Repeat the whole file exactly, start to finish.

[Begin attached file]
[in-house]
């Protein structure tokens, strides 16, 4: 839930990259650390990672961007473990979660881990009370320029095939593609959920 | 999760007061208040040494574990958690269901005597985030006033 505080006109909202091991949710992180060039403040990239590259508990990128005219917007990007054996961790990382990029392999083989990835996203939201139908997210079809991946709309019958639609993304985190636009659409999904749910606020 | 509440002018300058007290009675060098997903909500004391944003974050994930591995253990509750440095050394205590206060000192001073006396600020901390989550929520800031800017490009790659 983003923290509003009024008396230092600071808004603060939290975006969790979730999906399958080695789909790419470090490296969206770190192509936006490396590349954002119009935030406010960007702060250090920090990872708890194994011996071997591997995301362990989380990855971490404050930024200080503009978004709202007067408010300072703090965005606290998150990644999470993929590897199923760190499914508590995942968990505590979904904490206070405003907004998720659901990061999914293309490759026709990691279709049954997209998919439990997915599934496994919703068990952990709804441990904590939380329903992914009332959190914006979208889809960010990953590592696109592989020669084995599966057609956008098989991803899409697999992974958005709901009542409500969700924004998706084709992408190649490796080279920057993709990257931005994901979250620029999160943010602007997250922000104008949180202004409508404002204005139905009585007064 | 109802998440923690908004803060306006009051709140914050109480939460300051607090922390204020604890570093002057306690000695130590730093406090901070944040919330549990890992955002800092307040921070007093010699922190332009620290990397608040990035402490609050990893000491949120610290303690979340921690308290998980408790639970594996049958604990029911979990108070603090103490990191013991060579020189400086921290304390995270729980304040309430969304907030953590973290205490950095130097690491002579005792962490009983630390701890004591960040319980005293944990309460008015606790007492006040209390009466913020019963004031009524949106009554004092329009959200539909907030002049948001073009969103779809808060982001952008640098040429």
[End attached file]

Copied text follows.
[in-house]
């Protein structure tokens, strides 16, 4: 839930990259650390990672961007473990979660881990009370320029095939593609959920 | 999760007061208040040494574990958690269901005597985030006033 505080006109909202091991949710992180060039403040990239590259508990990128005219917007990007054996961790990382990029392999083989990835996203939201139908997210079809991946709309019958639609993304985190636009659409999904749910606020 | 509440002018300058007290009675060098997903909500004391944003974050994930591995253990509750440095050394205590206060000192001073006396600020901390989550929520800031800017490009790659 983003923290509003009024008396230092600071808004603060939290975006969790979730999906399958080695789909790419470090490296969206770190192509936006490396590349954002119009935030406010960007702060250090920090990872708890194994011996071997591997995301362990989380990855971490404050930024200080503009978004709202007067408010300072703090965005606290998150990644999470993929590897199923760190499914508590995942968990505590979904904490206070405003907004998720659901990061999914293309490759026709990691279709049954997209998919439990997915599934496994919703068990952990709804441990904590939380329903992914009332959190914006979208889809960010990953590592696109592989020669084995599966057609956008098989991803899409697999992974958005709901009542409500969700924004998706084709992408190649490796080279920057993709990257931005994901979250620029999160943010602007997250922000104008949180202004409508404002204005139905009585007064 | 109802998440923690908004803060306006009051709140914050109480939460300051607090922390204020604890570093002057306690000695130590730093406090901070944040919330549990890992955002800092307040921070007093010699922190332009620290990397608040990035402490609050990893000491949120610290303690979340921690308290998980408790639970594996049958604990029911979990108070603090103490990191013991060579020189400086921290304390995270729980304040309430969304907030953590973290205490950095130097690491002579005792962490009983630390701890004591960040319980005293944990309460008015606790007492006040209390009466913020019963004031009524949106009554004092329009959200539909907030002049948001073009969103779809808060982001952008640098040429």